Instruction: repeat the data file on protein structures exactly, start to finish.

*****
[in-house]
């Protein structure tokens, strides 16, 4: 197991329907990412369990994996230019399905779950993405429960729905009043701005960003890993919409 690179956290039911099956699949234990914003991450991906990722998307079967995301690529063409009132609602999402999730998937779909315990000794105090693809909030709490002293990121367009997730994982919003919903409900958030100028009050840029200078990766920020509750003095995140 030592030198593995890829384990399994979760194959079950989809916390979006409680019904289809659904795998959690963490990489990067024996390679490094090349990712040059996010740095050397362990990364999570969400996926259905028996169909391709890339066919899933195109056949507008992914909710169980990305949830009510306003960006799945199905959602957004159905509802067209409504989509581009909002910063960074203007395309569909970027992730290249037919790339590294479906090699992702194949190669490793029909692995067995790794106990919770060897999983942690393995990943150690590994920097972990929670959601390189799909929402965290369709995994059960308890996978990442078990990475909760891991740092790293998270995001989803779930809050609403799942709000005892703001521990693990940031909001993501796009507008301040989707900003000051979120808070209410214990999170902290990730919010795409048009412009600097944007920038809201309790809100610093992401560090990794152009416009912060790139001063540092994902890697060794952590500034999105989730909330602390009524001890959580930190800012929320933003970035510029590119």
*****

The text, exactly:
[in-house]
């Protein structure tokens, strides 16, 4: 197991329907990412369990994996230019399905779950993405429960729905009043701005960003890993919409 690179956290039911099956699949234990914003991450991906990722998307079967995301690529063409009132609602999402999730998937779909315990000794105090693809909030709490002293990121367009997730994982919003919903409900958030100028009050840029200078990766920020509750003095995140 030592030198593995890829384990399994979760194959079950989809916390979006409680019904289809659904795998959690963490990489990067024996390679490094090349990712040059996010740095050397362990990364999570969400996926259905028996169909391709890339066919899933195109056949507008992914909710169980990305949830009510306003960006799945199905959602957004159905509802067209409504989509581009909002910063960074203007395309569909970027992730290249037919790339590294479906090699992702194949190669490793029909692995067995790794106990919770060897999983942690393995990943150690590994920097972990929670959601390189799909929402965290369709995994059960308890996978990442078990990475909760891991740092790293998270995001989803779930809050609403799942709000005892703001521990693990940031909001993501796009507008301040989707900003000051979120808070209410214990999170902290990730919010795409048009412009600097944007920038809201309790809100610093992401560090990794152009416009912060790139001063540092994902890697060794952590500034999105989730909330602390009524001890959580930190800012929320933003970035510029590119």